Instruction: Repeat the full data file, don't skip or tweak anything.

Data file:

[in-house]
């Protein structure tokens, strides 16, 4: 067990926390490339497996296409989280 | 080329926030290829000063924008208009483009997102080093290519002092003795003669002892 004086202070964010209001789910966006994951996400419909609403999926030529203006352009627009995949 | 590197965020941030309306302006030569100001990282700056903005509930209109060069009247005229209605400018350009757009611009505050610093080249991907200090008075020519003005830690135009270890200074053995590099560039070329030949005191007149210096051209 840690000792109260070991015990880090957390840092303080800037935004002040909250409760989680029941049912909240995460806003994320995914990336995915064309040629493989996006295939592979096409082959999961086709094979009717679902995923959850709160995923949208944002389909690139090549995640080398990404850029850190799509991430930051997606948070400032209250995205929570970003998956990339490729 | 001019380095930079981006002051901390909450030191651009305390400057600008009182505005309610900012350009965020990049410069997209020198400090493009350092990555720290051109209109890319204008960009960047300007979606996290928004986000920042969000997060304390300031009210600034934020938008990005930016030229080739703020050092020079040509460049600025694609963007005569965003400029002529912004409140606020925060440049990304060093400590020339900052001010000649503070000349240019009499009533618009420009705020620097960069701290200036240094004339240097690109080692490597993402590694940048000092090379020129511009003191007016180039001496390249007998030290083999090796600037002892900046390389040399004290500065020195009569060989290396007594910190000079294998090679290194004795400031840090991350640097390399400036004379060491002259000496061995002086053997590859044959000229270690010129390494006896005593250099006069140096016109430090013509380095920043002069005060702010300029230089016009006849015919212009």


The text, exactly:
[in-house]
């Protein structure tokens, strides 16, 4: 067990926390490339497996296409989280 | 080329926030290829000063924008208009483009997102080093290519002092003795003669002892 004086202070964010209001789910966006994951996400419909609403999926030529203006352009627009995949 | 590197965020941030309306302006030569100001990282700056903005509930209109060069009247005229209605400018350009757009611009505050610093080249991907200090008075020519003005830690135009270890200074053995590099560039070329030949005191007149210096051209 840690000792109260070991015990880090957390840092303080800037935004002040909250409760989680029941049912909240995460806003994320995914990336995915064309040629493989996006295939592979096409082959999961086709094979009717679902995923959850709160995923949208944002389909690139090549995640080398990404850029850190799509991430930051997606948070400032209250995205929570970003998956990339490729 | 001019380095930079981006002051901390909450030191651009305390400057600008009182505005309610900012350009965020990049410069997209020198400090493009350092990555720290051109209109890319204008960009960047300007979606996290928004986000920042969000997060304390300031009210600034934020938008990005930016030229080739703020050092020079040509460049600025694609963007005569965003400029002529912004409140606020925060440049990304060093400590020339900052001010000649503070000349240019009499009533618009420009705020620097960069701290200036240094004339240097690109080692490597993402590694940048000092090379020129511009003191007016180039001496390249007998030290083999090796600037002892900046390389040399004290500065020195009569060989290396007594910190000079294998090679290194004795400031840090991350640097390399400036004379060491002259000496061995002086053997590859044959000229270690010129390494006896005593250099006069140096016109430090013509380095920043002069005060702010300029230089016009006849015919212009």